Vitamin D or the sunshine vitamin is extremely vital for the body. Every body cell needs it. But, unfortunately, a significant proportion of people globally suffer from a deficiency of this vitamin. This affects their health, its functioning, bones and teeth. Supplements can help but natural ways to up this vitamin is best. Simple diet tweaks could play a great role to overcome this deficiency effectively, safely, and in a sustained way.
Vitamin D or the sunshine vitamin
Optimal health calls for adequate amounts of nutrients in diet. This includes vitamin D or the sunshine vitamin. The name comes from the fact that sunlight helps in the synthesis of this vitamin in the body. And this vitamin is vital for proper functioning of each and every cell of the body.
But certain places in the world lack enough sunshine. This is worse during the winter months. And it might be difficult for people with sun allergy. All these factors lead to vitamin D deficiency that can manifest in different ways. The worst effect is on bones and teeth.
Around one-fourth of the population in the UK have deficient amounts of vitamin D in the blood. This increases to one-third during the cold winters when sunshine drops further. Hence studies recommend vitamin D supplementation in these nations.
Vitamin D deficiency
Nicola Read, clinical fellow for Bupa Health Clinics says:
‘Ultraviolet B (UVB) sunlight rays convert cholesterol in the skin into vitamin D,’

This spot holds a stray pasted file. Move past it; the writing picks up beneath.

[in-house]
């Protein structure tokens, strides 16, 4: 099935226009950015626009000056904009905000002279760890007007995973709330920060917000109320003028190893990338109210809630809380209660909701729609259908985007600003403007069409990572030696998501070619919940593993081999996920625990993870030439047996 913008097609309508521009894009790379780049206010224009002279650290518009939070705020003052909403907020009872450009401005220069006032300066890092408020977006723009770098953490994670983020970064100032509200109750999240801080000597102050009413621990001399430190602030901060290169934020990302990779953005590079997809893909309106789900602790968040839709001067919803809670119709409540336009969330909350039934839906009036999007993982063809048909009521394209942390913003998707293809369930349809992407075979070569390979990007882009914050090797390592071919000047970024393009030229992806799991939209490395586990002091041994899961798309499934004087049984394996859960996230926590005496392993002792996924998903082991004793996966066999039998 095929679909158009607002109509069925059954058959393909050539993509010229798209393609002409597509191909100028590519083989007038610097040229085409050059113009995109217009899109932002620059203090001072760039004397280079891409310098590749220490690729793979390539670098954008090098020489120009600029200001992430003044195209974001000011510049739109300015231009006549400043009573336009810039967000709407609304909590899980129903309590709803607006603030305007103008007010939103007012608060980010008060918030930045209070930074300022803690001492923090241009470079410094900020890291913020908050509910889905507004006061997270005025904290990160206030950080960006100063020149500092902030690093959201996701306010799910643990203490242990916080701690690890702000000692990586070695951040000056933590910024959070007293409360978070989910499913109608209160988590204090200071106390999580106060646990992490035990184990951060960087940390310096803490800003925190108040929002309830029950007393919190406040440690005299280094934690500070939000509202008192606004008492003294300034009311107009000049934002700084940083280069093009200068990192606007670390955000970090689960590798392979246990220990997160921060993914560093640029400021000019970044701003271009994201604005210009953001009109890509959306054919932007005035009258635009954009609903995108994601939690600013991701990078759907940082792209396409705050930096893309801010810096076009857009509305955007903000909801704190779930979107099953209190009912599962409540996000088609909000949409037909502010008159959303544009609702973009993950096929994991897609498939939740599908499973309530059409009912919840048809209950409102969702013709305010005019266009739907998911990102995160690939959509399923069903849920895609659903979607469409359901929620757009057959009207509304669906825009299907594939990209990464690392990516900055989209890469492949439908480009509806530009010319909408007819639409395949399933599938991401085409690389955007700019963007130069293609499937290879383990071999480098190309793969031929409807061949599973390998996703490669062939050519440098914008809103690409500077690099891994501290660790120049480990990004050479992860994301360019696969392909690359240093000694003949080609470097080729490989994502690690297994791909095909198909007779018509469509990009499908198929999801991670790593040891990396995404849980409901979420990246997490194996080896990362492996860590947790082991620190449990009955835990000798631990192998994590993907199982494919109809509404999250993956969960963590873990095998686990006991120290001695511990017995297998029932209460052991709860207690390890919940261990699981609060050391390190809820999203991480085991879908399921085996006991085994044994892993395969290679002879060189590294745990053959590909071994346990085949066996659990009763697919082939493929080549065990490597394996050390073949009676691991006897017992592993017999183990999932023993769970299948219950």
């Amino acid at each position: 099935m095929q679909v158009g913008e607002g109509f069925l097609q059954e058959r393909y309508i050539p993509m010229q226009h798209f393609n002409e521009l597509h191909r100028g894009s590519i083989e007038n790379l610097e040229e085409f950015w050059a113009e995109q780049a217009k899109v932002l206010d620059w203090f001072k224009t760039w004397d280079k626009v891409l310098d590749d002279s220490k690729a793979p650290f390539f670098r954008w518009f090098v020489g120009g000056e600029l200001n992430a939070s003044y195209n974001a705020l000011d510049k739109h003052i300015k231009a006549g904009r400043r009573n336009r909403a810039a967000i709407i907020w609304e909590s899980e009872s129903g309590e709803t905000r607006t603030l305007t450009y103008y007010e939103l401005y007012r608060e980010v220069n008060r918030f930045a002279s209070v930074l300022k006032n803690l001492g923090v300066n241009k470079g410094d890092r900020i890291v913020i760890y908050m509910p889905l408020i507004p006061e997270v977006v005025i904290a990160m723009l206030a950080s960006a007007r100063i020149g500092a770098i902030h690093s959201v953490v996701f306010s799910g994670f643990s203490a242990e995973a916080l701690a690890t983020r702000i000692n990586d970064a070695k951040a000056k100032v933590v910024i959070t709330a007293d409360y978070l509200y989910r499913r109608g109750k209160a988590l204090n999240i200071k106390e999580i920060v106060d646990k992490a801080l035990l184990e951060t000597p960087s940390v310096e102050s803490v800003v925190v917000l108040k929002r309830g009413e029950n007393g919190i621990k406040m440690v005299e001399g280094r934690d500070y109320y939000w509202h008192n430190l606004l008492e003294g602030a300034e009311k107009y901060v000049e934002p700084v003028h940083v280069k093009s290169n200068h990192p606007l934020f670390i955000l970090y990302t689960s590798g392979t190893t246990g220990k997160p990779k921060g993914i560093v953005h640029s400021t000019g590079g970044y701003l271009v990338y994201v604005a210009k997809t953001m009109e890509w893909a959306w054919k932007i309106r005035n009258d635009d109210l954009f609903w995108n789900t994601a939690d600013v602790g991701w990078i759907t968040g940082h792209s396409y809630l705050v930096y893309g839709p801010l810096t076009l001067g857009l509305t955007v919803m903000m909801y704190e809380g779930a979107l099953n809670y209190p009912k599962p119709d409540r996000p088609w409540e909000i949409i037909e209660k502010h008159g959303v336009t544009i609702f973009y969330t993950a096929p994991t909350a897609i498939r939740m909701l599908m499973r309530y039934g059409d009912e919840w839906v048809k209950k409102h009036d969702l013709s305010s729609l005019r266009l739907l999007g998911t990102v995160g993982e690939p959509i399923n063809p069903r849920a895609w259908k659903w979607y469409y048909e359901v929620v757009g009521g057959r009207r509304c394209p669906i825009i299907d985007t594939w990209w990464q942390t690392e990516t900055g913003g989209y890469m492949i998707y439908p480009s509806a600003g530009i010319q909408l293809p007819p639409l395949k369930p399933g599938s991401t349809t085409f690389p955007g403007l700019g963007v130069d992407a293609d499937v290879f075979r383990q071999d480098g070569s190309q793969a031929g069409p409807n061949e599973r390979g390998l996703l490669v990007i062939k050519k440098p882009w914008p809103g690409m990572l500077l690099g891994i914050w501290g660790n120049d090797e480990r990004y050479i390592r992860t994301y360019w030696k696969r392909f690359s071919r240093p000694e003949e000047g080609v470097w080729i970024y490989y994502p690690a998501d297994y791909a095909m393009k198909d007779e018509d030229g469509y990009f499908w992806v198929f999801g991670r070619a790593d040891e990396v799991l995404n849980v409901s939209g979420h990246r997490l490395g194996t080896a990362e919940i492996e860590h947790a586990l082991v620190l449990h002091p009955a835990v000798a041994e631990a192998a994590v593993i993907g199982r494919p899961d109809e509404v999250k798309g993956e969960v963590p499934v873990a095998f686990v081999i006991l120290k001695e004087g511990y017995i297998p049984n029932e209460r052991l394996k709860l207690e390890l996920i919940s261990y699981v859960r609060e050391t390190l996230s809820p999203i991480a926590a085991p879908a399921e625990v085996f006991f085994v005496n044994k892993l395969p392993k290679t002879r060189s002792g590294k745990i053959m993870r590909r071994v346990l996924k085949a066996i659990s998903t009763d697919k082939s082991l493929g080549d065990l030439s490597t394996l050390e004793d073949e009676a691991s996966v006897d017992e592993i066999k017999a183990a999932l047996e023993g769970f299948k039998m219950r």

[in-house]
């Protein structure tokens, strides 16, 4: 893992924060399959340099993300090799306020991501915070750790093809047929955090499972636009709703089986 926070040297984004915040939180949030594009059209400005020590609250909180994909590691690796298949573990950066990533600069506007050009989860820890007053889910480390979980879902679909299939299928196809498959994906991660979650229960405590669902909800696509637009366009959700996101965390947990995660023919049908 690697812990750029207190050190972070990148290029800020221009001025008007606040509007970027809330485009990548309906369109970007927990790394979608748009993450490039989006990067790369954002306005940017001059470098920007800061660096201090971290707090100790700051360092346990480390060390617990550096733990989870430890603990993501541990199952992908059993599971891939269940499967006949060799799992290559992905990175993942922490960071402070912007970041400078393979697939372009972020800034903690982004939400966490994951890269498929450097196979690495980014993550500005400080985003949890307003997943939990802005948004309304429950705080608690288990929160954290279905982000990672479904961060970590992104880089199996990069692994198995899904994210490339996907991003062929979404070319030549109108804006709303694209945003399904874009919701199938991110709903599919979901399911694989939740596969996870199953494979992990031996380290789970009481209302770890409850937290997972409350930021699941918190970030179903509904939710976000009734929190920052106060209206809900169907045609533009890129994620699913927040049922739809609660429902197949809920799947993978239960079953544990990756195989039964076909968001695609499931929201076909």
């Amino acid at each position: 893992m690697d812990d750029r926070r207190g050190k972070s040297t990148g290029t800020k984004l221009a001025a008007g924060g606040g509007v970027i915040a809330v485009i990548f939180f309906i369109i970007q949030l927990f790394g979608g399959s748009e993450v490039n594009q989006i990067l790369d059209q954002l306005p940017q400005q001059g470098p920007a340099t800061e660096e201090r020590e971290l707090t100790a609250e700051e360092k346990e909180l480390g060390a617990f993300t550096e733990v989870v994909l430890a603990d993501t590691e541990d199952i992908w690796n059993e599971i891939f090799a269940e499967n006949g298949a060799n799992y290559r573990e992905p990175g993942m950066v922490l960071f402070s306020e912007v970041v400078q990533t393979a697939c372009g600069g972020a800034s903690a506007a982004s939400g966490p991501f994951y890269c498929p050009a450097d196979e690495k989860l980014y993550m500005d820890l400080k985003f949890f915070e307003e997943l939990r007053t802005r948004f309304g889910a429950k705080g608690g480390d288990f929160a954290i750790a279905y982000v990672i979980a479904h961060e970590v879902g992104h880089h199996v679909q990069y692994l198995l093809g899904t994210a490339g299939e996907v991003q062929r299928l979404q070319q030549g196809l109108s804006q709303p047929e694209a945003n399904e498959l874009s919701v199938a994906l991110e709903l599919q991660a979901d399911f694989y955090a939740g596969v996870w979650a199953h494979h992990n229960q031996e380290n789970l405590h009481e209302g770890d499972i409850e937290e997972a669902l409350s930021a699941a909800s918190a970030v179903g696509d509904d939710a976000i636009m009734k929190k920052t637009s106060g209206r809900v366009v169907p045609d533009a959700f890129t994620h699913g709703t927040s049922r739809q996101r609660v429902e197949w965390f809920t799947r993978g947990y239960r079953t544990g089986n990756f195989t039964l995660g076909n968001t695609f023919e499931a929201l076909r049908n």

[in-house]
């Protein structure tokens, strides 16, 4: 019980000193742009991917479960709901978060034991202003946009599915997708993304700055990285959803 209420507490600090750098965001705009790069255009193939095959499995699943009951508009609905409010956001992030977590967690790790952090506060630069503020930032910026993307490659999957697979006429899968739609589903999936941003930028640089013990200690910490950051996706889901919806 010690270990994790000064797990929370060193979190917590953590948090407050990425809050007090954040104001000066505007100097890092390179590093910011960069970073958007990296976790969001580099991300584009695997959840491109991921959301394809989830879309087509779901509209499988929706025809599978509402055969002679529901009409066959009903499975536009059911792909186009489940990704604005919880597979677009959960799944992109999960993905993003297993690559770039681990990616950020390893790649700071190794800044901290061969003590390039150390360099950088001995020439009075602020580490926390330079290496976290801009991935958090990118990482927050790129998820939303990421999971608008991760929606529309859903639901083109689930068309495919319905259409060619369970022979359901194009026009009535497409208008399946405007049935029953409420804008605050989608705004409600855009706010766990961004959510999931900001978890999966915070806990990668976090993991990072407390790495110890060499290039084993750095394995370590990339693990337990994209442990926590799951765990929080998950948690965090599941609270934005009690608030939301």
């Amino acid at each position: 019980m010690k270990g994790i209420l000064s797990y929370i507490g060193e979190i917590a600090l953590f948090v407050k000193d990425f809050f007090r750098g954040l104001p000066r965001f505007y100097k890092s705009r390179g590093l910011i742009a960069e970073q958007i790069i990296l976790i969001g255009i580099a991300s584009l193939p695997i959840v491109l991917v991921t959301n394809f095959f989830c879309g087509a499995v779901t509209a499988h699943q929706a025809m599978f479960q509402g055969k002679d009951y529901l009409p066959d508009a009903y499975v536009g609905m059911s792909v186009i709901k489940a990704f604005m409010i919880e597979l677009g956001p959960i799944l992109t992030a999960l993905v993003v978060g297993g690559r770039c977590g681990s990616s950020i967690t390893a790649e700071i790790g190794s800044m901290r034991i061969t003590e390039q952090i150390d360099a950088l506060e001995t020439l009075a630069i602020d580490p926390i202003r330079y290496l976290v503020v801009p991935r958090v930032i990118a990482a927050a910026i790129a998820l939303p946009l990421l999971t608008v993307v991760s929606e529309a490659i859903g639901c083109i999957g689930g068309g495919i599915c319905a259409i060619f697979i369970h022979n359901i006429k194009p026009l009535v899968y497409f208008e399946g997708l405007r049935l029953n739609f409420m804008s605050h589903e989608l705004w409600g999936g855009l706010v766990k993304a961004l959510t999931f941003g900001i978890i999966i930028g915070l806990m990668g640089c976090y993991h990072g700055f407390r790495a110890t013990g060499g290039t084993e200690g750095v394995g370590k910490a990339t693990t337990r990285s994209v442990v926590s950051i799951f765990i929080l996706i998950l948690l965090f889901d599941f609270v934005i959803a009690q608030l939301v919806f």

‘The sunlight has to fall directly on to bare skin – through a window is not enough, and if you wear clothes that cover your skin entirely, your skin can’t make it.’
In order to prevent deficiency, one should consume foods high this vitamin. Around 400 to 800 IU of this vitamin is a must per day. Nicola explains:
“During the winter months, your body often relies on stores from the summer and so you are at greater risk of being deficient,”
D2 is found in plants and fortified foods while D3 is made under our skin with sunlight and found in animal foods. Nutritionist Jenna Hope reveals:
‘Vitamin D3 is the most bioavailable source of Vitamin D, meaning more of the nutrient can be absorbed and utilised in the body,’
Foods high in this vitamin
Foods with healthy fats have high amounts of vitamin D that is fat soluble. Eating animal foods that are organic and free range provides a lot of this vitamin. Red meat and seafoods are rich in this vitamin. Egg yolks contain a lot of it; around 30 IU per egg. Mushrooms too abound in this vitamin. There is 400 IU of vitamin D in an 85 g serving of Portobello mushrooms. Shiitake mushroom has 85 IU of it in a 100 gram serving.
Read here: Vitamins through food: How to get them?
Cheese is another excellent source. Ricotta has the highest amount of it compared to other cheese. Milk has 124.4 IU per cup of milk. Other plant based milks are fortified with vitamin D. Fortified tofu and yoghurts are also available. Breakfast cereals and fruit juices are also fortified.
Try to incorporate these foods in your daily diet and you will reap their benefits.